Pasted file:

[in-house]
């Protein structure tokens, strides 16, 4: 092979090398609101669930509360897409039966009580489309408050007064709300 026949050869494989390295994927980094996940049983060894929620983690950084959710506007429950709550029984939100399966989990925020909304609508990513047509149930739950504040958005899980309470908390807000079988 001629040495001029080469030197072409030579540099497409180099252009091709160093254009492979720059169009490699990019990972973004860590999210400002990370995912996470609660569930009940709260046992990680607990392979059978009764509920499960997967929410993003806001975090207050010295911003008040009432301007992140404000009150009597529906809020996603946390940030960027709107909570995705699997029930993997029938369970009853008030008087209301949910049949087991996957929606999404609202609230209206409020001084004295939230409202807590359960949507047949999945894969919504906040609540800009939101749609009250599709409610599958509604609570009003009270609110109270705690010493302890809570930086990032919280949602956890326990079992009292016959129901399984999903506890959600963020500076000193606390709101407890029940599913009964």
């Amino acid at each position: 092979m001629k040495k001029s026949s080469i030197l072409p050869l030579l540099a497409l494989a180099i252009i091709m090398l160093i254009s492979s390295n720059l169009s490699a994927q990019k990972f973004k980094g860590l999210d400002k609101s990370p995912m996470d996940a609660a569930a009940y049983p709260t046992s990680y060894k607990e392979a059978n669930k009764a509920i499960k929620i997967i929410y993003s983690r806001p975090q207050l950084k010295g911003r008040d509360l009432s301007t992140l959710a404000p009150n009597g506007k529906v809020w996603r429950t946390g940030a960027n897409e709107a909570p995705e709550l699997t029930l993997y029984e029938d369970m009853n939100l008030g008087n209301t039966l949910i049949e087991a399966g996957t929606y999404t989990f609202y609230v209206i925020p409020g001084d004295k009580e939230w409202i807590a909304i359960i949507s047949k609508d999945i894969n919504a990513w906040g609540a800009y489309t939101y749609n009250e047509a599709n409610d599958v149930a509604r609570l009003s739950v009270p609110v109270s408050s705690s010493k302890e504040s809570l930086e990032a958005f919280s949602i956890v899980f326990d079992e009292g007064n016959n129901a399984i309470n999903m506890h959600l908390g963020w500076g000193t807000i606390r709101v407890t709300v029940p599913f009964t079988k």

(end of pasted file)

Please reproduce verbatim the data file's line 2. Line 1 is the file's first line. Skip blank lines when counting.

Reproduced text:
């Protein structure tokens, strides 16, 4: 092979090398609101669930509360897409039966009580489309408050007064709300 026949050869494989390295994927980094996940049983060894929620983690950084959710506007429950709550029984939100399966989990925020909304609508990513047509149930739950504040958005899980309470908390807000079988 001629040495001029080469030197072409030579540099497409180099252009091709160093254009492979720059169009490699990019990972973004860590999210400002990370995912996470609660569930009940709260046992990680607990392979059978009764509920499960997967929410993003806001975090207050010295911003008040009432301007992140404000009150009597529906809020996603946390940030960027709107909570995705699997029930993997029938369970009853008030008087209301949910049949087991996957929606999404609202609230209206409020001084004295939230409202807590359960949507047949999945894969919504906040609540800009939101749609009250599709409610599958509604609570009003009270609110109270705690010493302890809570930086990032919280949602956890326990079992009292016959129901399984999903506890959600963020500076000193606390709101407890029940599913009964």